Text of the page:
The Burien City Council passed a suite of renters’ protections Oct. 7 that aim to make renting a more secure experience as the suburban community begins to absorb some of the growth — and problems associated with it — radiating from Seattle.
The measures include just-cause eviction, which constrains landlords from evicting a household on a for any reason; installment payments for the security deposit, move-in fees and last month’s rent; a requirement that the property owner notify the city if they intend to sell a building that has units available at or below 80 percent of area median income; a rental-housing inspection program; and a “housing ombudsman” position to investigate housing disputes and educate on renters’ rights and conflict resolution.
The package of bills looks similar to measures passed in Seattle.
The city of Burien has been making moves to preempt some of the problems that rapacious growth has caused in Seattle. The city embraced the Community Court model as well as the expansion of Law Enforcement Assisted Diversion (lead), a program that brings case managers, police and prosecutors together to help low-level, repeat offenders access services and — ideally — avoid the criminal justice system.
A comedy of errors
A photo began circulating around the Seattle Twittersphere on the evening of Oct. 8. It showed what appeared to be an RV being towed to Councilmember Lisa Herbold’s house by a rented pickup truck.
The photo hit a nerve. Just days before, on Oct. 4, former City Council candidate Ari Hoffman had threatened to tow people’s vehicle residences from the streets around the Bikur Cholim Cemetery to the homes of nearby council members.
But Hoffman was observing Yom Kippur that night, making it unlikely that he was the perpetrator. Theories abounded. Accusations flew.
None were correct.
Unbeknownst to them, a young couple expecting a child towed their RV into the middle of a maelstrom in Seattle politics. They parked it on a residential street, never knowing that they happened to have left it in front of the home of a liberal city council member.
The reaction was swift. Shock jock Dori Monson told his listeners that a council member finally felt their pain.
“This is the nightmare with which residents have been living,” he said, referring to the RV, sitting on a residential street with no visible trash or other nefarious behavior surrounding it.
When one of his supposed fans tagged the vehicle with “Dori 4 Gov” in black spray paint, Monson celebrated again: “We do not condone the destruction of private property… but this is pretty funny! #RVGate #DerelictRV,” he posted on his show’s Facebook page.
This is the same radio personality who suggested that a young climate protester be taken from her parents for tagging City Hall with paint she believed to be removable chalk spray, but was more permanent.
According to the Seattle Times, the owners of the RV came back to their soon-to-be home, ready to clean it out and make it habitable, only to be greeted by news crews and angry neighbors. One threw a bottle at the pregnant woman and then threatened her with a knife when she returned the favor.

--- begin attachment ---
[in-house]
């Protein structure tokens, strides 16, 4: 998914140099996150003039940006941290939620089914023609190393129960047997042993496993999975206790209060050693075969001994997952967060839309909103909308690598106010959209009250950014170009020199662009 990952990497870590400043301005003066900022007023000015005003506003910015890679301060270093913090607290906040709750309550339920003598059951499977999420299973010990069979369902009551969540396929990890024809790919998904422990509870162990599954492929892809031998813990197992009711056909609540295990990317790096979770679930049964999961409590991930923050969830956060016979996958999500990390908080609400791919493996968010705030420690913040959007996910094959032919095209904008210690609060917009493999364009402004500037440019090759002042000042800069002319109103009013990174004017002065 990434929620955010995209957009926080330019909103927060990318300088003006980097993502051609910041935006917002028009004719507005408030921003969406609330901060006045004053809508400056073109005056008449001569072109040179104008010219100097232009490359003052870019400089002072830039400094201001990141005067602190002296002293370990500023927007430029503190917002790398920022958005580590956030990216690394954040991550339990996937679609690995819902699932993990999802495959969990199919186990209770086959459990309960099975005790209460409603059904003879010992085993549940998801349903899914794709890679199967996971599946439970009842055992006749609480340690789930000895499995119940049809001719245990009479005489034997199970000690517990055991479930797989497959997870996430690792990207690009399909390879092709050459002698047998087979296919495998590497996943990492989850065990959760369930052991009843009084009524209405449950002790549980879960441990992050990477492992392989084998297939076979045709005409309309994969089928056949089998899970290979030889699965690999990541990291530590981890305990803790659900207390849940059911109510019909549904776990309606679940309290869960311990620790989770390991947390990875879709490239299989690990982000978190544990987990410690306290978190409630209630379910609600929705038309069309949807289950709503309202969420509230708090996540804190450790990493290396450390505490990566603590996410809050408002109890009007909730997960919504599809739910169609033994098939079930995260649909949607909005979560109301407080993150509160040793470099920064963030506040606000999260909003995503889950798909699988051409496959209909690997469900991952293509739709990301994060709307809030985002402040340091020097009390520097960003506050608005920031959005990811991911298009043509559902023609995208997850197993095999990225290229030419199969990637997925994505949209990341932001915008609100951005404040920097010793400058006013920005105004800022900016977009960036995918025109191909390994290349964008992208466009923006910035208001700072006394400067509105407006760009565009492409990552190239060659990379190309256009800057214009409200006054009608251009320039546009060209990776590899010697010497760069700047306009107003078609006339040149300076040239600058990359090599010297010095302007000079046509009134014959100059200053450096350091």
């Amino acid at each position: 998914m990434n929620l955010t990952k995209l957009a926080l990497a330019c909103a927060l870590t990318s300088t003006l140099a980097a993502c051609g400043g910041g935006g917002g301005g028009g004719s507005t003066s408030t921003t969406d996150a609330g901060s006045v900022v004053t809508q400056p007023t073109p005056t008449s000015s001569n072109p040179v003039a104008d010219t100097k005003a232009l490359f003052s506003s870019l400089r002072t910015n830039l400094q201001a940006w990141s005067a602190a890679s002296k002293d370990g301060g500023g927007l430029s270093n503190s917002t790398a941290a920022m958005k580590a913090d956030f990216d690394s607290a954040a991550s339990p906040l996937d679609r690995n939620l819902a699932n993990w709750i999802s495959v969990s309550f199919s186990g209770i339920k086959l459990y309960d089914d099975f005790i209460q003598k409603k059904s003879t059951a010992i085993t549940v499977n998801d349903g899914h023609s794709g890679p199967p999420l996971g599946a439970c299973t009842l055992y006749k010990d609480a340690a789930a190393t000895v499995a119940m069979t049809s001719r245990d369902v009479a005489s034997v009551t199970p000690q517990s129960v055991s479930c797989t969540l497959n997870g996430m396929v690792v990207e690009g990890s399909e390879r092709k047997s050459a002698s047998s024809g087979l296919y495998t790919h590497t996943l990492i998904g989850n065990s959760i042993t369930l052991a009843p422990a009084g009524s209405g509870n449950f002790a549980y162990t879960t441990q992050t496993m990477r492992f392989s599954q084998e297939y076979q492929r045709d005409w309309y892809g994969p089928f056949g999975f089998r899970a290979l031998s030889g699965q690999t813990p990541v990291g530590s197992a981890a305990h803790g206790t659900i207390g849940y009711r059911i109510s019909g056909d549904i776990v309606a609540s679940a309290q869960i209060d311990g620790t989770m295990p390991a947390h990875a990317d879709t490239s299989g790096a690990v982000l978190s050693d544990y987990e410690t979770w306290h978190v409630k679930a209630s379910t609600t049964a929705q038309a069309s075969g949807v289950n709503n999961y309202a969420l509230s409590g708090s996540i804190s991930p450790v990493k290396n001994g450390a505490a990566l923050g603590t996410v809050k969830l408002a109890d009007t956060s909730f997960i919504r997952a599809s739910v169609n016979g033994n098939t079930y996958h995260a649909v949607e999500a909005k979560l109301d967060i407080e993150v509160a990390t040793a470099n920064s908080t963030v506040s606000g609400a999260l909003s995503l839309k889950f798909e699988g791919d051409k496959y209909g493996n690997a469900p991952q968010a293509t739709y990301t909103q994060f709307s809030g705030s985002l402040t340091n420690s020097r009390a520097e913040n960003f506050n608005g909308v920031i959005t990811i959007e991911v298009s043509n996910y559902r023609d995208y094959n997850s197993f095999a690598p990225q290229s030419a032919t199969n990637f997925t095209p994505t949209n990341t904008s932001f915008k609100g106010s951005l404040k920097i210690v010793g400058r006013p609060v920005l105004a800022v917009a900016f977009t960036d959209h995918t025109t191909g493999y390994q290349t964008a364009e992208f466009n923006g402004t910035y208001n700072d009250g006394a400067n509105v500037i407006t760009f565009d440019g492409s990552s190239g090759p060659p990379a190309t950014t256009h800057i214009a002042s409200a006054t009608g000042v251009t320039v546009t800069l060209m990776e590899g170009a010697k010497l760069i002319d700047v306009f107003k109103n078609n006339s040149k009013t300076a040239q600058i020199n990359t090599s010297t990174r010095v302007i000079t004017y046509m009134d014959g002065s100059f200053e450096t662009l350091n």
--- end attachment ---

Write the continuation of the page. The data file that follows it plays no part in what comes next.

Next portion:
Activist Matt Watson, who shared the original image of the tow Tuesday night, began a fundraiser to help the family fix the damage to the RV and set them up for the immediate future. In two days, he raised more than $5,000.
According to The Seattle Times, Herbold offered to move her car to the street and let the couple use her driveway to avoid run-ins with law enforcement.
Seattle City Light released a report detailing the cause of an April collapse of 26 power poles, which injured two people.
The poles came down during a storm that spawned high winds and rain. Two of the poles at the center of the crash had extensive rot. When they went down, 24 others went with them.
According to the report, all of the poles had been inspected in 2016. Several had been classified as “P2,” meaning inspectors found it was necessary to replace other poles before they received attention. Three years later, it became clear that the “P2” category was too broad, according to the report.
City Light, which has been plagued with issues over the past several years, has committed to accelerating pole replacement and shifting funds from other capital improvement projects to support the work. What that means for the projects that will lose funding is unclear.
A three-alarm fire midday Oct. 7 on Ballard’s Market Street destroyed four businesses and damaged another. It took hours to control the blaze, and images of dense, black smoke filled Seattle social media.
No civilians were injured, although one firefighter was transported to Harborview Medical Center with minimal injuries, according to news reports.
The Ballard community swung into action to support the damaged businesses. Residents amassed $50,000 in two days through a GoFundMe set up by the Ballard Alliance, blowing through the initial $25,000 goal. Oct. 11, the goal was lifted to $75,000. By Oct. 14, just under $73,000 had come in.
Supercuts, the La Isla restaurant, Kitchen N Things and Octo Designs and Jewelers were considered “total losses,” and Pho Big Bowl sustained severe damage.
The Seattle Fire Department dispatched 150 firefighters to control the blaze. According to the department, the official cause will be declared “undetermined,” although it was likely electrical in nature.
Ashley Archibald is a Staff Reporter covering local government, policy and equity. Have a story idea? She can be can reached at ashleya (at) realchangenews (dot) org. Follow Ashley on Twitter @AshleyA_RC
Read the full October 16 - 22 issue.
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